Genlazy? The future of working from home

What are the pros and cons of remote working?

Genlazy? The future of working from home

The rise in remote working during the pandemic has transformed the way businesses run. Hybrid working is more common than ever before, with many companies now offering remote roles. While some praise the change as a positive for employers and employees, others are less convinced. Many businesses embrace hybrid working, while others have since requested workers to return to the office five days a week. Charlie Mullins OBE, founder of Pimlico Plumbers, Tamara Littleton, Founder & CEO of The Social Element Agency, Milimo Banji, Founder & CEO of TapIn, Shaa Wasmund MBE, Sunday Times best-selling author and serial entrepreneur and Charlie Rogers, founder of Undefinable Community and Founders’ Associate at The Portfolio Collective took to the stage for the Talent Panel discussion at Elite Business Live 2024 as they discussed their opinions on remote working, and how this rise is shaping the future of our workforce.

What is the future of work? Shaa spoke about the rise of side hustles and how many employees are opting for multiple income streams rather than just a traditional 9-5 job. “I think the future of work is demonstrating hyper flexibility,” Shaa said. “Employees are having side hustles, most people will do more than one thing and the concept of having a job for life is done and dusted. The future is that people will have multiple careers, not just multiple jobs. They’ll have multiple careers in their lifetime. And potentially they’ll have multiple careers at the same time.” 

Charlie Mullins aired his views on the potential pitfalls of working from home. He said home working does not allow youngsters to learn from mentors and that too much flexibility can mean less productivity. “This nonsense of working from home is just destroying the economy, destroying youngsters’ future and putting more people out of work…’ Charlie said. “And I think there will be fewer jobs available because so many businesses will close down. I mean, who in their right mind would open up a business knowing their staff are going to be dictating and telling you when they want to get up for work? People sitting in their pyjamas all day is not acceptable.”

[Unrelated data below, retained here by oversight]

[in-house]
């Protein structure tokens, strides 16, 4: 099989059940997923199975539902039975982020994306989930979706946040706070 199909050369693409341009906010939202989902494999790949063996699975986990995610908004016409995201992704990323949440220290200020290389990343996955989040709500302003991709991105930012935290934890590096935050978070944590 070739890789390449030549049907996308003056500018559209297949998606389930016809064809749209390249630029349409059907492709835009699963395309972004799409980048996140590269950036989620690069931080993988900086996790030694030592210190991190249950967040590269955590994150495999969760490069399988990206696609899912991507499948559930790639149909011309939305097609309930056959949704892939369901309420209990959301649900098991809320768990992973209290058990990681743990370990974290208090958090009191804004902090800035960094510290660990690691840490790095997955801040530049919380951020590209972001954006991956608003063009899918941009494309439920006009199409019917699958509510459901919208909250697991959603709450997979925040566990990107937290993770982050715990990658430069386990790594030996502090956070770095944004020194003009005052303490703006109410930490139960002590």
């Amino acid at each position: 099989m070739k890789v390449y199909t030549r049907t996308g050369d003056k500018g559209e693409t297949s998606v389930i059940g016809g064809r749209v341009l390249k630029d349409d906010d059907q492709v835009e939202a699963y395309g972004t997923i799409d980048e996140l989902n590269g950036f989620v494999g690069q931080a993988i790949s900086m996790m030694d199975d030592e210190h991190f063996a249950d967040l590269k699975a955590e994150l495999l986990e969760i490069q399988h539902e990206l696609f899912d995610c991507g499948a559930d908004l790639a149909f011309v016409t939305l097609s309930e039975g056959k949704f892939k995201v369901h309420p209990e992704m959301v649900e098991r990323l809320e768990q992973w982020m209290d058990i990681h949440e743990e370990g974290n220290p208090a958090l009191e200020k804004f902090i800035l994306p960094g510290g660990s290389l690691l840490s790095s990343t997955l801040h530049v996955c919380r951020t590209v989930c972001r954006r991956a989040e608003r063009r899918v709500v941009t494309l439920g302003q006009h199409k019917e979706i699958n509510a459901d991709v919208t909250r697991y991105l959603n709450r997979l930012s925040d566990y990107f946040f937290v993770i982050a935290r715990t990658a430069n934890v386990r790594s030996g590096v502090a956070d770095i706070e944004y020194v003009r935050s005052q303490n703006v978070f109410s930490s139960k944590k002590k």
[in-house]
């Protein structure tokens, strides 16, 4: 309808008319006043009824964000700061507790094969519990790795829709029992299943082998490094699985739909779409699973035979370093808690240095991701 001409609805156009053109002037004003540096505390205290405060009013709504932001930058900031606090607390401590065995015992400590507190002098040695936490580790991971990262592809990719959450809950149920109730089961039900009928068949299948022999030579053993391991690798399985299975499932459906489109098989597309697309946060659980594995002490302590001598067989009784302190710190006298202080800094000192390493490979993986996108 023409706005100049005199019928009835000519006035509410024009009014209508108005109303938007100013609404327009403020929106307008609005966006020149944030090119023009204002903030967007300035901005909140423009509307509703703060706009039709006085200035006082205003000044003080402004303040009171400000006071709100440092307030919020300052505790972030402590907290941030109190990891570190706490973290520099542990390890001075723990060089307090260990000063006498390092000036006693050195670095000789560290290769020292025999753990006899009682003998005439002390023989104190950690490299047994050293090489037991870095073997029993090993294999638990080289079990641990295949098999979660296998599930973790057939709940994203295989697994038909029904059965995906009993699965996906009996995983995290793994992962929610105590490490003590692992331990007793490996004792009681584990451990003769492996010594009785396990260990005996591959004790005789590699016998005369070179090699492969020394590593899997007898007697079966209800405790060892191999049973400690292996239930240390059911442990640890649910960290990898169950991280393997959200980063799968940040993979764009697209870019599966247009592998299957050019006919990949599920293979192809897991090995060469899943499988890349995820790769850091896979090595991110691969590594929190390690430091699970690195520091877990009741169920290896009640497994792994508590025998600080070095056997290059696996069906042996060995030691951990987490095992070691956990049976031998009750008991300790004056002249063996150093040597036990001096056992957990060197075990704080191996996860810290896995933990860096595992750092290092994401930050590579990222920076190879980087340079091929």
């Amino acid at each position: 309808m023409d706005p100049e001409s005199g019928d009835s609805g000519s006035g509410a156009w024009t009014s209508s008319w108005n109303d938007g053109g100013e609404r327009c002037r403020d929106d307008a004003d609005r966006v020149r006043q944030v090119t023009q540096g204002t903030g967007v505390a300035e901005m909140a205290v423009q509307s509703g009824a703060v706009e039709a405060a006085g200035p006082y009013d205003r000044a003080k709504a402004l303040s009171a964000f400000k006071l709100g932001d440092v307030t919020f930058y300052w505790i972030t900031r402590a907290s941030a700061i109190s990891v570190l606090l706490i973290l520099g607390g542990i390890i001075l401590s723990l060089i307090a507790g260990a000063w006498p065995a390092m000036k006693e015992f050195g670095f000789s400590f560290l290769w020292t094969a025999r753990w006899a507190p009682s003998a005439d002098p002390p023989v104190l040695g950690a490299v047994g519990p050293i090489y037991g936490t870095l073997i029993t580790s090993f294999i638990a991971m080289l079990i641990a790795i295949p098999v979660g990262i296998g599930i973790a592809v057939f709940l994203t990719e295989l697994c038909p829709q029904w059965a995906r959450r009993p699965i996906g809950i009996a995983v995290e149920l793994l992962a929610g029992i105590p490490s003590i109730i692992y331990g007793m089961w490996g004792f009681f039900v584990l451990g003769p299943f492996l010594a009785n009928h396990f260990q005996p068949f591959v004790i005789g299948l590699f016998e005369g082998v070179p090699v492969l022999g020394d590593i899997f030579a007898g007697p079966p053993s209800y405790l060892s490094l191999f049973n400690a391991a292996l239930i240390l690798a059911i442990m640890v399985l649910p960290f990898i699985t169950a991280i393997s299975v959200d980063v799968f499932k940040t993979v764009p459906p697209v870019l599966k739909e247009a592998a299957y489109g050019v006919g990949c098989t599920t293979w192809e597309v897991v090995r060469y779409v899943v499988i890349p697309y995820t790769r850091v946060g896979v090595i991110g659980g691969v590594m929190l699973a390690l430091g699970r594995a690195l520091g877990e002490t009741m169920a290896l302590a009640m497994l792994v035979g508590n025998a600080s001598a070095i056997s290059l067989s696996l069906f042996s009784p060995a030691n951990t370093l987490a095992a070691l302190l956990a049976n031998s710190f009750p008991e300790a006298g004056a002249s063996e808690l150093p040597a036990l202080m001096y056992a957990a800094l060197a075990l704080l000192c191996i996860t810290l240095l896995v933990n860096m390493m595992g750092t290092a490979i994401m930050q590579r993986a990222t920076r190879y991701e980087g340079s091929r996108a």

Milimo chimed in with a similar perspective. Milimo faced several challenges running a fully remote business. Not having a physical office space means employees struggle to connect and socialise, and it also makes mentoring difficult, he said.

“Two years ago, our team went fully remote,” Milimo told the audience. “My team is made up of majority Gen Z workers… We’ve learned over the last two years of being remote that there are benefits to building remote team flexibility and autonomy of work. However, in the last six months, there have been some challenges that we’re facing. We don’t have those moments where people can come in and have important conversations. From a learning and development perspective, we’re also finding that it’s even more difficult for our team to have access to mentorship.”

To address these issues, Milimo gathers his employees once a month to bond and connect. “Once a month we meet in a physical location,” he added. “This lets everyone come together to share ideas and have a couple of words with each other.” 

Remote working doesn’t have to be isolating. Tamara believes that you can create team unity by taking initiatives to bring your employees together. “There is this middle ground,” she said. “I have noticed that when your workers become more isolated and maybe perhaps more socially anxious, it is important to get them together. And so there is that balance. We use Google Chat for example, so people from different time zones can be connected to what’s going on. Instead of having one headquarters that is a physical office, we do it online and employees have access to hubs. I’m also a great believer in getting our workers together for a meal. The money we save on office space and real estate, we can invest in having a great time. My team and I have been to Chicago. This week I’m meeting ten of my teammates for an awards ceremony. We try to connect people every few months to bring that energy back.” 

Charlie Rogers explained the positives of remote working. While physical work may still require employees to be on-site, remote roles can allow you to hire talent that otherwise wouldn’t be able to come to the office due to their location or other commitments. 

“It’s not the one-size-fits-all approach,” Charlie explained. “I think we need to understand that one aspect of remote working is that we are engaging rare talent. You can engage people that otherwise couldn’t work. For example, a mother who works part-time and is looking after her kid most days. Perhaps a remote role that allows her to work three hours a day would be suitable and you would employ a skilled worker who otherwise wouldn’t be able to work. We also need to appreciate that there is knowledge work versus physical work, and how different they are as well.” 

Latifa Yedroudj
Latifa Yedroudj

Share via
Copy link